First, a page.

Purpose: To improve shape and size of the arms
Length of operation: 1-2 hrs
Anaesthesia: General anaesthetic
Inpatient stay: 2-3 days
Followup: 1 week, 3 months, 6months and 1 year
Time off work: 2-3 weeks
Recovery: 4 weeks
Risks: Scar contracture, hypertrophic scar, Infection, bleeding, asymmetry, loss of sensations, deep vein thrombosis
Arm lift or Brachiaplasty is a procedure to improve the shape and size of the arms. It is typically done in patients who have had substantial weight changes and do not like the appearance of the arms. The procedure can be combined with other procedures which are mentioned in the Massive Weight Loss section of the website.
The procedure typically involves surgery with or without liposuction. The results are generally excellent with high satisfaction rates. In this information system I am going to go through the whole procedure, giving you a view of what Arm Lift surgery involves in terms of the operation, hospital stay, recovery and the complications. I am quite happy to see you again for a second consultation, so that you can clarify any of your doubts.
Procedure / Hospital Stay
It is advisable to stop smoking for 4 weeks and prior to the procedure. On the day of the operation, the surgeon with do skin markings over the arms. Photographs for documentation and teaching purposes are standard and will be discussed. The procedure is done under general anaesthetic and takes about 1-2 hours to perform. The procedure is done using a long incision with a zig-zag pattern at the upper end in the arm pit area. Skin and excess tissue is removed from the inner side of the arm and simultaneously lifted to reduce the bulk of the arm and improve contour. Liposuction is done where necessary to remove fatty deposits.Multiple drains are used as a standard and the stitches are all dissolving in nature.
Some local pressure with a garment or dressings is useful straight after the procedure as it reduces discomfort and also helps skin to stick down. While you are in hospital you will have blood tests, fluids through a drip and pain killers. You will feel quite bruised and swollen after the operation and this settles in due course. We take precautions to prevent clots in your calves by putting on stockings and giving you a blood thinning injection. The hospital stay is conventionally 1-2 days and depends on your recovery, additional procedures and drain removal.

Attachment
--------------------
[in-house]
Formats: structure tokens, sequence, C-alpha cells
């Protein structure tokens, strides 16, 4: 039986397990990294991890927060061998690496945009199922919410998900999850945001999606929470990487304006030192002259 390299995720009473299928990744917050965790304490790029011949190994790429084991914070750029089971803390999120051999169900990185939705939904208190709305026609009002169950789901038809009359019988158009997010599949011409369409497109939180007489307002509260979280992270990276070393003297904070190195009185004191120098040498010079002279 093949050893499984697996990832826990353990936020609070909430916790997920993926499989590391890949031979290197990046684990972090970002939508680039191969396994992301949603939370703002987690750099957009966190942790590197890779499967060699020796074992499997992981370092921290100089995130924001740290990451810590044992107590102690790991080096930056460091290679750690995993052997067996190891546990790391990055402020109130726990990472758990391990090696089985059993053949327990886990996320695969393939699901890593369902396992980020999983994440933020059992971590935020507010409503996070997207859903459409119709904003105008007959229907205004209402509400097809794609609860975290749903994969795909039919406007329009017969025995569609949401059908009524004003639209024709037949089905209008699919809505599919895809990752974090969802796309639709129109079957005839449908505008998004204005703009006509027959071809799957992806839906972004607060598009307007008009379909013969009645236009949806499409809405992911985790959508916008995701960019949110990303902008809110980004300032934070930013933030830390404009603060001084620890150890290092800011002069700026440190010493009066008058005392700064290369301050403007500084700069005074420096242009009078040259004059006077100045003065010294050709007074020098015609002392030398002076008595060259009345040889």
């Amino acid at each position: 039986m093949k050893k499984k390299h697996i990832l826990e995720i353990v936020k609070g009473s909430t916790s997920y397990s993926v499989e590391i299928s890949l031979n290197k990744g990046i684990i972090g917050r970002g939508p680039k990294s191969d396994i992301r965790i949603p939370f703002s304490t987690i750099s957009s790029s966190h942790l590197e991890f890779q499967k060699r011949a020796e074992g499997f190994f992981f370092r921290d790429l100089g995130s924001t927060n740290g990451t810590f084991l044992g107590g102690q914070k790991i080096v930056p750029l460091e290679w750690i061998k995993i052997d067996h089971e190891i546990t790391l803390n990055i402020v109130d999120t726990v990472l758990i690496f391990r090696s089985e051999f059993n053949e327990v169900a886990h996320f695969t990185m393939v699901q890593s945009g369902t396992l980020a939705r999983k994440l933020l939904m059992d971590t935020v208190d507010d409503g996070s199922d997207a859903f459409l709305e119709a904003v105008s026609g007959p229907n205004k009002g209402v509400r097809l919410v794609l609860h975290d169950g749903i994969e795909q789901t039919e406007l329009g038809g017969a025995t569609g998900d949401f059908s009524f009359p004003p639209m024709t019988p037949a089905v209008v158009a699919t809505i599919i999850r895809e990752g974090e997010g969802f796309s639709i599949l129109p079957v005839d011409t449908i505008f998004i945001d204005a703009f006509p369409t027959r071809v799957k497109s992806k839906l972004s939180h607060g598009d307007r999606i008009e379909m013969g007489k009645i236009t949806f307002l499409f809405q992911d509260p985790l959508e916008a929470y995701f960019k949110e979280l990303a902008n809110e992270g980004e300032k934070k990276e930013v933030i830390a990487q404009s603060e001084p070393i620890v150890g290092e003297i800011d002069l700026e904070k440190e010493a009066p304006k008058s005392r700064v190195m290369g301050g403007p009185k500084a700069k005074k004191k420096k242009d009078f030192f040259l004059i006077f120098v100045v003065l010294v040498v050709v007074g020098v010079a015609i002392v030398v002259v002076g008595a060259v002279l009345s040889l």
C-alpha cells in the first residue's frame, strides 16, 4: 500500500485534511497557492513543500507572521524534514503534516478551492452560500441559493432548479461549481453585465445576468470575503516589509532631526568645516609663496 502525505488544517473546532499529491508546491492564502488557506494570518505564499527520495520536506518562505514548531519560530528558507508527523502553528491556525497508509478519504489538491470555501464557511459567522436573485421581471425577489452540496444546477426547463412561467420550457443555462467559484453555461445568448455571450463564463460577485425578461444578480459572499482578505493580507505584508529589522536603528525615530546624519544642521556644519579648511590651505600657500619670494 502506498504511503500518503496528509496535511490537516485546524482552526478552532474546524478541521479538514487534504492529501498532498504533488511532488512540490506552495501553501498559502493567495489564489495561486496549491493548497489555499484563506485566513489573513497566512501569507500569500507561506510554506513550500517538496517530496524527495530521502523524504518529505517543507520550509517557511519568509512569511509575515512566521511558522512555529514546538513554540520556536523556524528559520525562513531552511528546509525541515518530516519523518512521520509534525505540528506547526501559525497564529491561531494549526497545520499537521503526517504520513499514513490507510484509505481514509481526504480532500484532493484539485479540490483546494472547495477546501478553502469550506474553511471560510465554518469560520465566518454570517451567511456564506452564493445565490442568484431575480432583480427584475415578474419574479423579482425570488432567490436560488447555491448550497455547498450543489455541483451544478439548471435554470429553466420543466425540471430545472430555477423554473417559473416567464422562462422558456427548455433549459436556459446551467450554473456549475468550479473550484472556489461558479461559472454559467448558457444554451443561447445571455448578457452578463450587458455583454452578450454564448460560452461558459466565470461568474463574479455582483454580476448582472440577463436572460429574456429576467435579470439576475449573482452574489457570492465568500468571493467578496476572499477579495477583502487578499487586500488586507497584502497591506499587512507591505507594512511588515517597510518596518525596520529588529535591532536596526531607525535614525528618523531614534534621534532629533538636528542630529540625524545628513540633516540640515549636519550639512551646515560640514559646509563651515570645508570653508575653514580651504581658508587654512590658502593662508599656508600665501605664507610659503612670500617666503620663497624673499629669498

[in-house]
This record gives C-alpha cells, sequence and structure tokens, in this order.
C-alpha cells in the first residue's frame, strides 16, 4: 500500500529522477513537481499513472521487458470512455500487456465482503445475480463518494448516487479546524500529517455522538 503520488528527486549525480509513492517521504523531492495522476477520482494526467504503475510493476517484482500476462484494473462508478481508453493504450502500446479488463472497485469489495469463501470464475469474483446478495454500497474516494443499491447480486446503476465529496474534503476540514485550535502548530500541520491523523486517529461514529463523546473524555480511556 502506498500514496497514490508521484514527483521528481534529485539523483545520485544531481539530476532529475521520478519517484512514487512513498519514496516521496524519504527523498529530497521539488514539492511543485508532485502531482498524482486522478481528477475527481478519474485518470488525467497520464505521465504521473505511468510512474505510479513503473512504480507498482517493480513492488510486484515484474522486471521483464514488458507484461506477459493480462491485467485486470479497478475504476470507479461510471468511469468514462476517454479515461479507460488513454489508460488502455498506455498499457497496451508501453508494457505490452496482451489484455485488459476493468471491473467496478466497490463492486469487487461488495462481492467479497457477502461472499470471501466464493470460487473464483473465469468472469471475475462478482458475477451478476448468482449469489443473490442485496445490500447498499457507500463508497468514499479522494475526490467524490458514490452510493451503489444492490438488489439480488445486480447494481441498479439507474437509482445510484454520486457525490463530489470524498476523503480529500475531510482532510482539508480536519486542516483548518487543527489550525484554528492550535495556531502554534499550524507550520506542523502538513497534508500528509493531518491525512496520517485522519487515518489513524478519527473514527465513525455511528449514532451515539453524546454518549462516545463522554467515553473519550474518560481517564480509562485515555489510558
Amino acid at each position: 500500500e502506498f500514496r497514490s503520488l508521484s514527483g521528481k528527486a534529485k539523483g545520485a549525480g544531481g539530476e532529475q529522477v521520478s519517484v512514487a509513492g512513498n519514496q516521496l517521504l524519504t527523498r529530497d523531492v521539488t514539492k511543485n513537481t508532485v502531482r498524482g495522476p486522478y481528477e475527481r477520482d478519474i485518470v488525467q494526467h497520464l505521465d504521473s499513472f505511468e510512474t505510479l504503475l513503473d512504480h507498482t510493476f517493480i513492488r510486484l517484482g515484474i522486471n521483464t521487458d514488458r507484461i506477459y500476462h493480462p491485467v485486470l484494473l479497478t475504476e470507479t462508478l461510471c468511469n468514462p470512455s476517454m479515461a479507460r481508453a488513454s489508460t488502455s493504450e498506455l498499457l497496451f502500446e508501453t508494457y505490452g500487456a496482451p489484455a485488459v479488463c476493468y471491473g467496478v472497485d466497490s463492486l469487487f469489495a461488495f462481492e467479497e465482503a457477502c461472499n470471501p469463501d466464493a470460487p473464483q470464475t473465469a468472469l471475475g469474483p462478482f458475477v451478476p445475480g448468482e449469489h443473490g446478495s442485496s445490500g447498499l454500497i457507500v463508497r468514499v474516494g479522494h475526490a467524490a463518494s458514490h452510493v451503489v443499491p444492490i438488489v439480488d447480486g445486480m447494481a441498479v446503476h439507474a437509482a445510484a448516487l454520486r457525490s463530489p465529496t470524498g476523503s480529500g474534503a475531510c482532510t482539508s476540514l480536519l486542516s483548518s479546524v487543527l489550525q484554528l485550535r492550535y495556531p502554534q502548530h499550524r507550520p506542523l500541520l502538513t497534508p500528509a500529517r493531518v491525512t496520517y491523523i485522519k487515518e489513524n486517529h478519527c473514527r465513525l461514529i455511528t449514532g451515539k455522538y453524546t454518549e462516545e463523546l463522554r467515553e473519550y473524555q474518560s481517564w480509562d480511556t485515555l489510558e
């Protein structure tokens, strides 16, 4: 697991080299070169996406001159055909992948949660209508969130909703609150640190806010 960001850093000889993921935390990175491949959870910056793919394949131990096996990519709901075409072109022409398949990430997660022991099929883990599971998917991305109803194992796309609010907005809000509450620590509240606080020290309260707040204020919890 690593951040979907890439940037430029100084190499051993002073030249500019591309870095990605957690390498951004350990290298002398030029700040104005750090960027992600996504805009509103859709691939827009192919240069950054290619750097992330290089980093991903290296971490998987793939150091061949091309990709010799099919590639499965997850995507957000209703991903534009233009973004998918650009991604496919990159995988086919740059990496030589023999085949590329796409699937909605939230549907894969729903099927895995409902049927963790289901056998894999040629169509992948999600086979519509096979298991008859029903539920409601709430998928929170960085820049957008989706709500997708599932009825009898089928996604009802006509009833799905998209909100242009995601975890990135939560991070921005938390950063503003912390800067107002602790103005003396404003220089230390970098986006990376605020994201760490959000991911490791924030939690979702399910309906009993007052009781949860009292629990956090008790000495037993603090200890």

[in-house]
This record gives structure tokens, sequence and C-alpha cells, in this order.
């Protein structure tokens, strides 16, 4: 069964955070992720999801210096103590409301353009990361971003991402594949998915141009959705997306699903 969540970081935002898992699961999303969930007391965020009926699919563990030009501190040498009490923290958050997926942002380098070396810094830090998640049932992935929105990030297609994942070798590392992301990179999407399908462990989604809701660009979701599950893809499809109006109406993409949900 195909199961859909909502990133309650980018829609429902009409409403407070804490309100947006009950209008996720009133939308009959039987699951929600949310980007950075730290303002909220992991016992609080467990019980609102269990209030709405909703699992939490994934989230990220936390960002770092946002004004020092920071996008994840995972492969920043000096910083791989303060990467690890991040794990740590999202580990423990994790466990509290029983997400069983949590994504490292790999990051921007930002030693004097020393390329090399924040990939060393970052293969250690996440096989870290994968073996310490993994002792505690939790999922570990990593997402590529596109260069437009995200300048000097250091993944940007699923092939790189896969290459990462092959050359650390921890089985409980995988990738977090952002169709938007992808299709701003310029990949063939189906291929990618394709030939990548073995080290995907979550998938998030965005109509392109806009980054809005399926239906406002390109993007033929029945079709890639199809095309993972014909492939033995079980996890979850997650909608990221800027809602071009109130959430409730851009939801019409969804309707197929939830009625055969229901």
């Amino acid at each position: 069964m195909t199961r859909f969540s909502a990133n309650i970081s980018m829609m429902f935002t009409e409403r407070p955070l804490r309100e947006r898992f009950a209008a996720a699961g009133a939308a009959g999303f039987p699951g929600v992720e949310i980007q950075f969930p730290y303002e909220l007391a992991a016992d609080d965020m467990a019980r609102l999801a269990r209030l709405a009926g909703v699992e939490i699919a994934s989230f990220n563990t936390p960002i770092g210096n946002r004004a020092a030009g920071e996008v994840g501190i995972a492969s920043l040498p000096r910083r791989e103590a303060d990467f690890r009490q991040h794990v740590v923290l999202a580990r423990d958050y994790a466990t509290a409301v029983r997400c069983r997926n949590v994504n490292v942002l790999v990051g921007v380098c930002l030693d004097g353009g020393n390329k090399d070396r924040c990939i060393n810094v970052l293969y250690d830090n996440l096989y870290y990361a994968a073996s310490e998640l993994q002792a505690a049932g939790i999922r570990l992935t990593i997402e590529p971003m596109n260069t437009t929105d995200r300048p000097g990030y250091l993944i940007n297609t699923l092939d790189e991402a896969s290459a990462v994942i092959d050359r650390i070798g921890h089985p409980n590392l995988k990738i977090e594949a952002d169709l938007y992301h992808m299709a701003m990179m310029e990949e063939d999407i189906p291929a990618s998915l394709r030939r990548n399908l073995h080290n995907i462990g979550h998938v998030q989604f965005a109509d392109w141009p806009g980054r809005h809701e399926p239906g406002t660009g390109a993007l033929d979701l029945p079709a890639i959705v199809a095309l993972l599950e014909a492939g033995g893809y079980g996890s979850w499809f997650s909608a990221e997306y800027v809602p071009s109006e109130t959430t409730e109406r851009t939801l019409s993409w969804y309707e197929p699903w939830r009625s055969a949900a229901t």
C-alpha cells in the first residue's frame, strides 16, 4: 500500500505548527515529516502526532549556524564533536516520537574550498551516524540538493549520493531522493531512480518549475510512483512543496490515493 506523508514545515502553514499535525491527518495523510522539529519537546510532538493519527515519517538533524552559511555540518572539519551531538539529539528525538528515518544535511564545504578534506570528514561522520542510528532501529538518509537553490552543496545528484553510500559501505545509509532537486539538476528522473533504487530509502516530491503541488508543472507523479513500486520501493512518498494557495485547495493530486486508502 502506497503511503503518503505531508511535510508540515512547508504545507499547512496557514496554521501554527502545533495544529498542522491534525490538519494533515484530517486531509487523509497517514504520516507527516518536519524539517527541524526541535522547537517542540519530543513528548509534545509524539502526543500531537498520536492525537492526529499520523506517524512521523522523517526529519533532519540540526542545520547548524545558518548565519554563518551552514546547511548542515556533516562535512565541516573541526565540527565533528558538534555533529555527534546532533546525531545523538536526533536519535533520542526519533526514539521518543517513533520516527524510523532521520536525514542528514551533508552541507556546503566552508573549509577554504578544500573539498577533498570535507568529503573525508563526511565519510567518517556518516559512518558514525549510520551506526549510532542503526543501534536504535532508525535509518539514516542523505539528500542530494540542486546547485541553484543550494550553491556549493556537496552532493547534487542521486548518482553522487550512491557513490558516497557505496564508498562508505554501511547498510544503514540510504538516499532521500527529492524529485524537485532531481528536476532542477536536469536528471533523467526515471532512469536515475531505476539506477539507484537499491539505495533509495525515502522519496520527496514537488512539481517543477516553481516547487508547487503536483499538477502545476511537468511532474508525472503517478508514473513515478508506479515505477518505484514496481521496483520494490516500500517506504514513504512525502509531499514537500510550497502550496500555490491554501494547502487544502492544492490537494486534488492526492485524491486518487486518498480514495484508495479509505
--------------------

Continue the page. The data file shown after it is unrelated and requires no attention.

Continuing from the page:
Recovery After Surgery
At discharge, the dressing stays on and you need to attend the dressing clinic in a week time. The dressing is taken down and you should wear a support garment, day and night for 2 months. You will be given some pain killers to take home. Further dressings may or may not be required depending on the wound. You will be seen again in 3 months time. Photographs will be taken at this stage.
You should avoid smoking for 4 weeks after the procedure. Recovery is individual, but most patients get back to work and driving in 4 weeks time. Swimming is usually possible at about 8-10 weeks time. The arm size and shape is best assessed at 6 months after surgery. Occasionally further procedures may be necessary to get the desired result.
Overall results are excellent but there are some well known limitations, risks and complications which you should be aware about:
- Scars, hypertrophic scars, keloids
- Scar visibility can result despite every care to mask the scar in the inner arm area.
- Both arms tend to be asymmetrical and this will persist after surgery.
- Arms and the body is never static and will change with age and weight changes .
- Haematomas (blood clot, which may need evacuation in theatre).
- Seromas (collection of body fluid)
- Skin necrosis and wound breakdown.
- Scar contracture can occur due to scar pull and scar placement particularly in the arm pit area.
- Lymphoedema can result due to disruption of the fine channels which drain the arm to the armpit. However this is again uncommon and Dr Sanjay Azad takes great care to avoid this complication.
- Loss of sensation in the arm due to superficial nerve damage which generally recovers, but in some cases is permanent.
- Inadequate arm reduction
- Tissue taken from the arm is weighed and documented
- Further surgery may be occasionally necessary to achieve the desired result.